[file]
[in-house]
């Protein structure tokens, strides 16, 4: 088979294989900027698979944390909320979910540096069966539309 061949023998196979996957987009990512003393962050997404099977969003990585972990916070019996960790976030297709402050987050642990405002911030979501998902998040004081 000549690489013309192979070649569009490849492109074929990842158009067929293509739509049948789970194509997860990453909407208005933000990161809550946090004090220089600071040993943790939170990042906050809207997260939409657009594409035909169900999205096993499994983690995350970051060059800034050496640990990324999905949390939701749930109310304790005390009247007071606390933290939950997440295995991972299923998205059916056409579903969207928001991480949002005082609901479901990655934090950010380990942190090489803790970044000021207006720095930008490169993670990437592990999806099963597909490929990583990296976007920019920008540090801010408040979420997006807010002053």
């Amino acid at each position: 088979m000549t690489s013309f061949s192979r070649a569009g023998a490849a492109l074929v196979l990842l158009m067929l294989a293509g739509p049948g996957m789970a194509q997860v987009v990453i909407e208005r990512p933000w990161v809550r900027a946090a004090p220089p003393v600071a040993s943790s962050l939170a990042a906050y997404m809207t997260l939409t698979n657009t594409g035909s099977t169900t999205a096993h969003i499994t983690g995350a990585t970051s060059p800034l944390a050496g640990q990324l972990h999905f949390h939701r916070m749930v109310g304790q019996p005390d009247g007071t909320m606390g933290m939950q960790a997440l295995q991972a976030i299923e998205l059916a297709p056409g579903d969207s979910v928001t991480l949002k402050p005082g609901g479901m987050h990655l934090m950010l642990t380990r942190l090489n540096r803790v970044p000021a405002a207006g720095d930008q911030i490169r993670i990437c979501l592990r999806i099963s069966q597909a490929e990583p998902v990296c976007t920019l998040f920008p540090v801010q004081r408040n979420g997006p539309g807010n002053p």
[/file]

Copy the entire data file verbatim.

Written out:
[in-house]
């Protein structure tokens, strides 16, 4: 088979294989900027698979944390909320979910540096069966539309 061949023998196979996957987009990512003393962050997404099977969003990585972990916070019996960790976030297709402050987050642990405002911030979501998902998040004081 000549690489013309192979070649569009490849492109074929990842158009067929293509739509049948789970194509997860990453909407208005933000990161809550946090004090220089600071040993943790939170990042906050809207997260939409657009594409035909169900999205096993499994983690995350970051060059800034050496640990990324999905949390939701749930109310304790005390009247007071606390933290939950997440295995991972299923998205059916056409579903969207928001991480949002005082609901479901990655934090950010380990942190090489803790970044000021207006720095930008490169993670990437592990999806099963597909490929990583990296976007920019920008540090801010408040979420997006807010002053």
């Amino acid at each position: 088979m000549t690489s013309f061949s192979r070649a569009g023998a490849a492109l074929v196979l990842l158009m067929l294989a293509g739509p049948g996957m789970a194509q997860v987009v990453i909407e208005r990512p933000w990161v809550r900027a946090a004090p220089p003393v600071a040993s943790s962050l939170a990042a906050y997404m809207t997260l939409t698979n657009t594409g035909s099977t169900t999205a096993h969003i499994t983690g995350a990585t970051s060059p800034l944390a050496g640990q990324l972990h999905f949390h939701r916070m749930v109310g304790q019996p005390d009247g007071t909320m606390g933290m939950q960790a997440l295995q991972a976030i299923e998205l059916a297709p056409g579903d969207s979910v928001t991480l949002k402050p005082g609901g479901m987050h990655l934090m950010l642990t380990r942190l090489n540096r803790v970044p000021a405002a207006g720095d930008q911030i490169r993670i990437c979501l592990r999806i099963s069966q597909a490929e990583p998902v990296c976007t920019l998040f920008p540090v801010q004081r408040n979420g997006p539309g807010n002053p």